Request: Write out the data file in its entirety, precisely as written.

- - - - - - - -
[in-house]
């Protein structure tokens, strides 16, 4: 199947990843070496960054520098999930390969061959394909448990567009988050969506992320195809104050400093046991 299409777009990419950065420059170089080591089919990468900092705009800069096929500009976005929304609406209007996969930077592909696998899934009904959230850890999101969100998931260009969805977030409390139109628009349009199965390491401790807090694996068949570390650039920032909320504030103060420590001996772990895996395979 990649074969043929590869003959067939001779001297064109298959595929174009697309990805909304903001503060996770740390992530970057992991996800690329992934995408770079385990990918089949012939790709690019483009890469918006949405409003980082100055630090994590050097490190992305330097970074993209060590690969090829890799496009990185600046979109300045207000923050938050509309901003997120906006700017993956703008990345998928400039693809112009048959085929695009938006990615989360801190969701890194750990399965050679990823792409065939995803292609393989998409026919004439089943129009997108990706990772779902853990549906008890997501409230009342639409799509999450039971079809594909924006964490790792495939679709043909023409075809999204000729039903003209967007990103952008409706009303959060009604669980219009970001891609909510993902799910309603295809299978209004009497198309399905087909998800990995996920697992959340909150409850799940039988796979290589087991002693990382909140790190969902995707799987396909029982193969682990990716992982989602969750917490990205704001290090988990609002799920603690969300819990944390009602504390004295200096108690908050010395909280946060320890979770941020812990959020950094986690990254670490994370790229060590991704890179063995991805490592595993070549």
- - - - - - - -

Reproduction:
[in-house]
């Protein structure tokens, strides 16, 4: 199947990843070496960054520098999930390969061959394909448990567009988050969506992320195809104050400093046991 299409777009990419950065420059170089080591089919990468900092705009800069096929500009976005929304609406209007996969930077592909696998899934009904959230850890999101969100998931260009969805977030409390139109628009349009199965390491401790807090694996068949570390650039920032909320504030103060420590001996772990895996395979 990649074969043929590869003959067939001779001297064109298959595929174009697309990805909304903001503060996770740390992530970057992991996800690329992934995408770079385990990918089949012939790709690019483009890469918006949405409003980082100055630090994590050097490190992305330097970074993209060590690969090829890799496009990185600046979109300045207000923050938050509309901003997120906006700017993956703008990345998928400039693809112009048959085929695009938006990615989360801190969701890194750990399965050679990823792409065939995803292609393989998409026919004439089943129009997108990706990772779902853990549906008890997501409230009342639409799509999450039971079809594909924006964490790792495939679709043909023409075809999204000729039903003209967007990103952008409706009303959060009604669980219009970001891609909510993902799910309603295809299978209004009497198309399905087909998800990995996920697992959340909150409850799940039988796979290589087991002693990382909140790190969902995707799987396909029982193969682990990716992982989602969750917490990205704001290090988990609002799920603690969300819990944390009602504390004295200096108690908050010395909280946060320890979770941020812990959020950094986690990254670490994370790229060590991704890179063995991805490592595993070549």